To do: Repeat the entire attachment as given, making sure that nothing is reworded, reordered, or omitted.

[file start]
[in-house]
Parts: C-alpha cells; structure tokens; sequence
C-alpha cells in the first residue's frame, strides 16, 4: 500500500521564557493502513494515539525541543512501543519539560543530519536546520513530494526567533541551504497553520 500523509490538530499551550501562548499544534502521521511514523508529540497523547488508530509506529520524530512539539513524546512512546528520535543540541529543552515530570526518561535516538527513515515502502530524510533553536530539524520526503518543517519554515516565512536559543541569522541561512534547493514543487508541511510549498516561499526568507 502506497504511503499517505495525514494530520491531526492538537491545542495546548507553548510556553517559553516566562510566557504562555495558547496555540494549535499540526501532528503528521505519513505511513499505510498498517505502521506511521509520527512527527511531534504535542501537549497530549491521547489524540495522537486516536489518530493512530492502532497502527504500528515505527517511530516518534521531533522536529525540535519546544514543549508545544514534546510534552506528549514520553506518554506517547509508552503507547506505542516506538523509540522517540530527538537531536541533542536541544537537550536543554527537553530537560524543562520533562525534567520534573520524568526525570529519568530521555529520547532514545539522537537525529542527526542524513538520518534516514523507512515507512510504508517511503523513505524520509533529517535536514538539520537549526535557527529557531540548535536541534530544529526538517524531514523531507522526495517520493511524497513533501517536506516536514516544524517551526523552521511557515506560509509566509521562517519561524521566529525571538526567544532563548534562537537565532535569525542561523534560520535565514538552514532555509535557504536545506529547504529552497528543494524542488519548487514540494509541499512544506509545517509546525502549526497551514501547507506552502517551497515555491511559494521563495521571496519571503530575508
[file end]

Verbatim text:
[in-house]
Parts: C-alpha cells; structure tokens; sequence
C-alpha cells in the first residue's frame, strides 16, 4: 500500500521564557493502513494515539525541543512501543519539560543530519536546520513530494526567533541551504497553520 500523509490538530499551550501562548499544534502521521511514523508529540497523547488508530509506529520524530512539539513524546512512546528520535543540541529543552515530570526518561535516538527513515515502502530524510533553536530539524520526503518543517519554515516565512536559543541569522541561512534547493514543487508541511510549498516561499526568507 502506497504511503499517505495525514494530520491531526492538537491545542495546548507553548510556553517559553516566562510566557504562555495558547496555540494549535499540526501532528503528521505519513505511513499505510498498517505502521506511521509520527512527527511531534504535542501537549497530549491521547489524540495522537486516536489518530493512530492502532497502527504500528515505527517511530516518534521531533522536529525540535519546544514543549508545544514534546510534552506528549514520553506518554506517547509508552503507547506505542516506538523509540522517540530527538537531536541533542536541544537537550536543554527537553530537560524543562520533562525534567520534573520524568526525570529519568530521555529520547532514545539522537537525529542527526542524513538520518534516514523507512515507512510504508517511503523513505524520509533529517535536514538539520537549526535557527529557531540548535536541534530544529526538517524531514523531507522526495517520493511524497513533501517536506516536514516544524517551526523552521511557515506560509509566509521562517519561524521566529525571538526567544532563548534562537537565532535569525542561523534560520535565514538552514532555509535557504536545506529547504529552497528543494524542488519548487514540494509541499512544506509545517509546525502549526497551514501547507506552502517551497515555491511559494521563495521571496519571503530575508